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HomeUS CoinsModified Matron Head Cent, 1836-1839 | CoinWeek

Modified Matron Head Cent, 1836-1839 | CoinWeek

1839 Modified Matron Head Cent. Image: Stack's Bowers / CoinWeek.
1839 Modified Matron Head Cent. Image: Stack’s Bowers / CoinWeek.

By Charles Morgan and Hubert Walker for CoinWeek Notes …..

The transition from the Matron Head Cent to the Braided Hair Cent did not happen suddenly, as is typically the case with design changes. Instead, the United States Mint issued a sequence of large cents over three years that changed the likeness of Lady Liberty from one type to the next. This complicates efforts to draw clear distinctions between the two types and certainly made creating our video guide to collecting large cents by type way more complicated than we anticipated.

Here’s how the experts disagree.

Walter Breen wrote in Walter Breen’s Complete Encyclopedia of U.S. Coins (1988) that the transition started in 1835, while the editors of Whitman’s A Guide Book of United States Coins identify the transition as starting in 1837. Q. David Bowers in his A Guide Book of United States Type Coins (3rd Ed., 2019) selects 1836 as the first transition year, while Ron Guth and Jeff Garrett, in United States Coinage: A Study by Type (2005), note “modifications beginning in 1835, with some overlap into 1836”, but they are also of the opinion that “the changes do not merit a separate type designation.”

The lack of consensus in defining a consistent date for the change may be due to the fact that the transitional cents have the hairstyle of the original Matron Head type (no braids) but also show a modified portrait and coronet similar to the Braided Hair type that was first minted in 1839.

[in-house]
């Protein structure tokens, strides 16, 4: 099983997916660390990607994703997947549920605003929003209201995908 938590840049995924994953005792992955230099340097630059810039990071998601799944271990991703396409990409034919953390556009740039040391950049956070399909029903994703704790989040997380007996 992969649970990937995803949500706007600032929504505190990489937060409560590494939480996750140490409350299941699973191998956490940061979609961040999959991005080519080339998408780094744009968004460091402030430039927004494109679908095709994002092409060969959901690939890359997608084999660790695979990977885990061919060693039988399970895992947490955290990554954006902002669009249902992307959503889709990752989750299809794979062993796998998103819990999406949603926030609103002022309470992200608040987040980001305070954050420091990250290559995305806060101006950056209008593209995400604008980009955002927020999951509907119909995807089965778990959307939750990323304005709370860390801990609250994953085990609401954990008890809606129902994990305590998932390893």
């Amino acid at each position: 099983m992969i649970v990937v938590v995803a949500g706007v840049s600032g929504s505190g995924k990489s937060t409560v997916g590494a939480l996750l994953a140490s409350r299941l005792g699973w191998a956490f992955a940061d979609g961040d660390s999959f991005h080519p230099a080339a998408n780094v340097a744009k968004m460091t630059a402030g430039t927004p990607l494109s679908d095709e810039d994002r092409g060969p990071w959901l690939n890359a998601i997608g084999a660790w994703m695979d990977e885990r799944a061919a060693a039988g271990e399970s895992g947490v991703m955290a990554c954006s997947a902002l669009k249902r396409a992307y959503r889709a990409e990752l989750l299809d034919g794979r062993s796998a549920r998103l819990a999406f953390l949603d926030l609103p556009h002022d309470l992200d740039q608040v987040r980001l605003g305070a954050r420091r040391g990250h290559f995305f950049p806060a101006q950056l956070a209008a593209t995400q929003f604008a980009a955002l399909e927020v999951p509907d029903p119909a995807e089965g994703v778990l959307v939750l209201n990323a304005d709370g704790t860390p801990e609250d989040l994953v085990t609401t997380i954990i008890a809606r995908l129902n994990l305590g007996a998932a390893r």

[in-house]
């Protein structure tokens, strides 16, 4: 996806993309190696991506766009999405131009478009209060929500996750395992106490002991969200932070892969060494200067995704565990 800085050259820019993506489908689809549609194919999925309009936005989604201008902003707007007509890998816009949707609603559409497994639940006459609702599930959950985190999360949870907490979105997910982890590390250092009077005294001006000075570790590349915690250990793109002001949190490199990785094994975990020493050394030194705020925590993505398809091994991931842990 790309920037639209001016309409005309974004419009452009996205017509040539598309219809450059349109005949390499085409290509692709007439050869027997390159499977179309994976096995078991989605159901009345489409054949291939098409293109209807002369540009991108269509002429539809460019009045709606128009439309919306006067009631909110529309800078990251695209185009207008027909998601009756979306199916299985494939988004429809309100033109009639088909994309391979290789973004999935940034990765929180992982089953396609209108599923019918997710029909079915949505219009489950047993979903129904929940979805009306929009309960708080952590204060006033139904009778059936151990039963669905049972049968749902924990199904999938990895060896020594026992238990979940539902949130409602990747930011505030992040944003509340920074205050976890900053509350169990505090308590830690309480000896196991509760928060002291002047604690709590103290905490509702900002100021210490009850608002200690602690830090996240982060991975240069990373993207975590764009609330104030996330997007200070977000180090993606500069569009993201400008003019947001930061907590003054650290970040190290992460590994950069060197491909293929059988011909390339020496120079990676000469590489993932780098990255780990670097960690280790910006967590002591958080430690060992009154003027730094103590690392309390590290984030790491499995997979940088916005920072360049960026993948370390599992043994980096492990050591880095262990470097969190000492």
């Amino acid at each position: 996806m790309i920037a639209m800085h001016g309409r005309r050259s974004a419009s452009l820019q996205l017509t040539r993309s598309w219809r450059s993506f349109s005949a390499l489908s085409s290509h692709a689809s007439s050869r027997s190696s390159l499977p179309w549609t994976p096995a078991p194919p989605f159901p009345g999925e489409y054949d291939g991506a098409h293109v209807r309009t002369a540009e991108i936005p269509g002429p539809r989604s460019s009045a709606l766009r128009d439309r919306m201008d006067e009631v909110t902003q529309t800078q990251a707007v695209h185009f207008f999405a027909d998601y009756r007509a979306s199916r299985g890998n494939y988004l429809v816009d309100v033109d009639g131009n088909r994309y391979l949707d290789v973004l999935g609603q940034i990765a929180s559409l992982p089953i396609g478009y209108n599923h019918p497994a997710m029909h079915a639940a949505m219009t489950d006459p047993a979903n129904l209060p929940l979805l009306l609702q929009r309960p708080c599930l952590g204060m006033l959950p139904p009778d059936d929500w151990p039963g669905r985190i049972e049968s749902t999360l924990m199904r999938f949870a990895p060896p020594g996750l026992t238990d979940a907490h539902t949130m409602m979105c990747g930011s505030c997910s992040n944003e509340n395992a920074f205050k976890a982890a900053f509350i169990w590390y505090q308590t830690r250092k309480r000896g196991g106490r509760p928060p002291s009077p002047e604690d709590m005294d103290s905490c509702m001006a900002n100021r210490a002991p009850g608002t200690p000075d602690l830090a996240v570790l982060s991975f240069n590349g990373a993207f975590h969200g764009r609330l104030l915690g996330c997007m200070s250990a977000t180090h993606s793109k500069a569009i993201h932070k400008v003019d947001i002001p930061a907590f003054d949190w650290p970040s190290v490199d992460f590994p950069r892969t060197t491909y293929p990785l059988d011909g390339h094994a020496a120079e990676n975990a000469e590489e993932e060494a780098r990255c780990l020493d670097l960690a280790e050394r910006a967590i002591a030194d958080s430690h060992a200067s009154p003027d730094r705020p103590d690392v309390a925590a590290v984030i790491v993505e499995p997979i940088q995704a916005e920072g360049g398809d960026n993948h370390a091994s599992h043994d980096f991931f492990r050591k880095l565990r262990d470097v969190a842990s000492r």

The Matron Head Liberty has been described as “probably the ugliest head of Ms. Liberty every to appear on a U.S. coin,” and the 1835 Matron Head Cent shows both the original Matron style and a later version of the more refined Liberty. The coronet likewise shows a transition from a squared-off appearance respective to Liberty’s forehead and hairline to having an obvious pointed apex standing away from the forehead and the top line of the hair. Both of these types were produced in 1835, in the transition to the more finished application of the style in 1836 and 1837 (there is a variety labeled “1835, Head of 1836”). These changes, along with additional modifications to Liberty, are likely why 1835, 1836, and 1837 have all been designated the first year of the Modified style.

This transition period also features unusual variety types and names, particularly those from 1839. The variety called “Silly Head” has a prominent lock of hair at the forehead. Another, labeled “Booby Head“, shows a back part of Liberty’s neck that was not previously visible. Engraver Christian Gobrecht made additional modifications to Liberty in 1839 intended for use in 1840, but some 1839-dated cents show these revisions.

How Much Are Modified Matron Head Cents Worth?